When the headline refers to the sacrificing of children you know the tone won’t be positive.
And so it proved as Janice Turner set about attacking the trans-movement from every angle. As a strong
proponent of the trans movement and all it represents, Turner’s article was an extremely uncomfortable read.
Turner, herself an award-winning journalist, layers sweeping generalisation on top of mistruth when
explaining that children must be protected from the momentum of the trans movement.
The thrust of Turner’s article is that trans children are nothing more than cash cows who don’t know their own minds, and cisgender (non-trans) children are being treated as second-class citizens to accommodate their trans peers. None of this is true, of course, but Turner justifies her attack by arguing that children must be protected.
The generalisations begin early following Topshop’s recent declaration that customers are free to use whichever changing room they want. This announcement was made as non-binary Travis Alabanza criticised not being allowed to use the female changing room.
Travis Alabanza has since been tweting examples of non-gender specific changing rooms in other stores:
These are some in urban outfitters. Locker style. Secure space, x pic.twitter.com/NhJnm4BoIN
— Travis (@travisalabanza) November 5, 2017
Turner doesn’t see Topshop’s announcement as a good thing, but instead portrays it as a careless act exposing young
girls to danger.
The inference that being free to use any changing room will lead to predatory acts is a dangerous one.
The mistruths soon follow, with Turner labelling the trans-movement uncompromising. She says those leading the movement are so dogmatic they fail to acknowledge women’s rights or feelings. The movement has had to be strong; having to fight for freedoms
afforded to others as of right requires that.
The strength of the trans-movement has resulted in gender reassignment being added to the Equality Act, and in the first Trans-pride event in 2013. I believe that being strong and being uncompromising are not the same.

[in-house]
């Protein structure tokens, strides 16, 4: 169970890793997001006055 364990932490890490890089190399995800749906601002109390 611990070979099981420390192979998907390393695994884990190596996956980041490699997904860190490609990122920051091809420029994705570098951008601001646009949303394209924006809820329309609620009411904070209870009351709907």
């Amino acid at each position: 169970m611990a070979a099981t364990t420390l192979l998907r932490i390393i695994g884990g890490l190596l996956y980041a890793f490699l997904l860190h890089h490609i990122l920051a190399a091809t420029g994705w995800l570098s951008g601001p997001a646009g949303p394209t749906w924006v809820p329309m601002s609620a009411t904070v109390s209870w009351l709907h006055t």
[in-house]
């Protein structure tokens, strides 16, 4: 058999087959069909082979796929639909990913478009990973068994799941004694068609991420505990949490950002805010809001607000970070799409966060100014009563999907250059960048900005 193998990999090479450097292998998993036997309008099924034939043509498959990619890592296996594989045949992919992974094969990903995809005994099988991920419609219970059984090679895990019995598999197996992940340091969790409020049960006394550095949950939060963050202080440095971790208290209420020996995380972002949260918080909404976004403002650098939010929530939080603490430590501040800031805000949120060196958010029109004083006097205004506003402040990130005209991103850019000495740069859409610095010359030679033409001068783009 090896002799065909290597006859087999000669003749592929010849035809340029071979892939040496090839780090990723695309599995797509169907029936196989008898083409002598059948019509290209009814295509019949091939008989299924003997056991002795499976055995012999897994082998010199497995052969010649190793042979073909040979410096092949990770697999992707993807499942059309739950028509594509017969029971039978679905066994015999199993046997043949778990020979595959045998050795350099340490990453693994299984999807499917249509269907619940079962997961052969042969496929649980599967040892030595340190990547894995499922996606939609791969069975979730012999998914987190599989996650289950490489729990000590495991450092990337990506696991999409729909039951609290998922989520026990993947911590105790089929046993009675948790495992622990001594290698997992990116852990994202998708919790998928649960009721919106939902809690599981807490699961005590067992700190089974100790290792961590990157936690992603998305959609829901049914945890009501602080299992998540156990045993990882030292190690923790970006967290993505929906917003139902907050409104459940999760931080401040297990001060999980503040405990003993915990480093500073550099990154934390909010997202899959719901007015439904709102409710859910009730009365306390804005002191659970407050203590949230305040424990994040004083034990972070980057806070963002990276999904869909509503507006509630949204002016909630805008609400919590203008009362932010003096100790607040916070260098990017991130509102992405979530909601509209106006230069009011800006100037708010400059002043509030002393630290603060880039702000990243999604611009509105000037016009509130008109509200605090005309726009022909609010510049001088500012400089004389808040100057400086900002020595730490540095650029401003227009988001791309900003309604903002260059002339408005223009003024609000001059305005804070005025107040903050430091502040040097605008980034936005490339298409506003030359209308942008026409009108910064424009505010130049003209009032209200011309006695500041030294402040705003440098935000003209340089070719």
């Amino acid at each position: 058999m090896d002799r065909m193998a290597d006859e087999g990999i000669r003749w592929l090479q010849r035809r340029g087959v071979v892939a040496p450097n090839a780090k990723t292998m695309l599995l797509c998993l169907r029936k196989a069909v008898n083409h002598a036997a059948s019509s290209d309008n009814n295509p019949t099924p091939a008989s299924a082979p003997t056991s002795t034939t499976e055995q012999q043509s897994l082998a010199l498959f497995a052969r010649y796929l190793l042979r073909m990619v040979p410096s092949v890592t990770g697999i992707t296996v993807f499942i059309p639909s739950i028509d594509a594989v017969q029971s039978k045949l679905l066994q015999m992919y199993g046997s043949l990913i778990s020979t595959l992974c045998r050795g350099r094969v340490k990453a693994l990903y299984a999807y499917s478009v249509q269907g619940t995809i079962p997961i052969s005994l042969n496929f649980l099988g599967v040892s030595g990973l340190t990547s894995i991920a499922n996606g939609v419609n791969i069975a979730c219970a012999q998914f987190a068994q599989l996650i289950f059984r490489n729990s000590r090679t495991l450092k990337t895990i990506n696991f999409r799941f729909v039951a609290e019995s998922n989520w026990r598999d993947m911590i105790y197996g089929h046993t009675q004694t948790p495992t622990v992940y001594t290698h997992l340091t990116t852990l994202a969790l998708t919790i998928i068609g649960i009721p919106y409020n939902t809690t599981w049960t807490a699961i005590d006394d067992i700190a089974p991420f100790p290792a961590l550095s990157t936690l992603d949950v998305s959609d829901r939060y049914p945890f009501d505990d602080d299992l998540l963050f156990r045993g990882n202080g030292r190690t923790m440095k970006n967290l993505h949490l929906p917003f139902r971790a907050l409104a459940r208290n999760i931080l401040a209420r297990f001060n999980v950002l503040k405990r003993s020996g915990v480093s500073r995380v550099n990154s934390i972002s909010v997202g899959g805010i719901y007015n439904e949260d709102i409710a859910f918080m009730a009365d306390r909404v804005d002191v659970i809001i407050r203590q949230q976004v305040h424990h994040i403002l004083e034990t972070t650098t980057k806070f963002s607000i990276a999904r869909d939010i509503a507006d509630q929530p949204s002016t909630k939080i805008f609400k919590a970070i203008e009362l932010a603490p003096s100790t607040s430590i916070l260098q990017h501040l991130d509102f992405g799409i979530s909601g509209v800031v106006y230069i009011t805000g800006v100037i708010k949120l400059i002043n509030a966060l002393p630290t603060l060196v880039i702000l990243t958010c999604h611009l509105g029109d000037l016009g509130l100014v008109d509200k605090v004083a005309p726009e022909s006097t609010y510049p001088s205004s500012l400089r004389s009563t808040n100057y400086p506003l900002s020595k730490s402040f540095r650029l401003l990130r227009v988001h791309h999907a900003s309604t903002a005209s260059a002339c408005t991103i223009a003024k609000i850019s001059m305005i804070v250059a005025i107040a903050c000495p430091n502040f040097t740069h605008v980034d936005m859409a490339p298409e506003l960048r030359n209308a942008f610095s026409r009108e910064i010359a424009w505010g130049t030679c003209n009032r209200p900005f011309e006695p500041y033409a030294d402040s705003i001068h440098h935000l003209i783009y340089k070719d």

Turner also wants to know why those who are trans have the audacity to want to live as their true gender and to have others acknowledge that gender. Particularly if that means walking into a female changing room and “endangering” cisgender children.
The fact that Turner uses the Topshop example again carelessly meshes together those who are trans and those who are non-binary. They’re not the same, but Turner presses on.
The government doesn’t escape unscathed. According to Turner the advancement of trans-education in schools is driven by a political desire to be ‘right-on’. The idea that our political parties have actually evolved is out of the question. Governmental guidance is drafted to reflect a changing societal landscape.
Having rules and guidance for trans children in school is what society needs. It’s a good thing. For both trans and cisgender children.
Everything said so far has been to supposedly protect cisgender children. Changing rooms are dangerous. Trans-activism is apparently relentless.
Trans children are being put first in schools, she claims. More trans-education will unsettle cisgender children.
Everything I have written so far condemns Janice Turner. But as a journalist that has been shortlisted for the British Press Awards 6 times I feel compelled to evaluate the issue from her perspective.
Perhaps there is something in the notion that cisgender children will be unfairly unnerved by the enhanced rights of their trans peers. She does rightly approach a Women and Equalities committee report (relating to trans issues in schools) with caution. She does make a positive suggestion in the form of creating non-binary changing spaces.
However, any possible defence ebbs away when Turner brings out the big guns. According to Turner trans-children ‘acquire’ the view that they are transgender based on ‘Reddit and Tumblr’, and, rather than being trans, they may ‘simply be gay’. They must be protected from early diagnosis at all costs, she says, from diagnoses made to make money.
Turner doesn’t entertain the idea that early diagnosis in the right cases protects the child from years of trauma. She correlates being trans and being gay, with disregard for the concepts being entirely different.
So, not only are cisgender children martyrs of the movement, trans children are being wrongly-diagnosed early to make money. This is all the fault of those unrelenting types leading the movement, she suggests.
That is what Turner believes. In a competitive field, the most offensive assertion is that being trans is an illness. In an alleged
attempt to be ‘right on’, Theresa May recently said being trans wasn’t an illness and shouldn’t be treated as such.
Turner’s response – So why does it require surgery, drugs and lifelong patienthood?’.
To sum up, Turner views trans people as ill and children must be protected from the clutches of early diagnosis and over-exposure.
I didn’t think it possible to attack so many aspects of a momentous movement in such salacious terms, but here we are. It’s on us as a progressive society to defend it.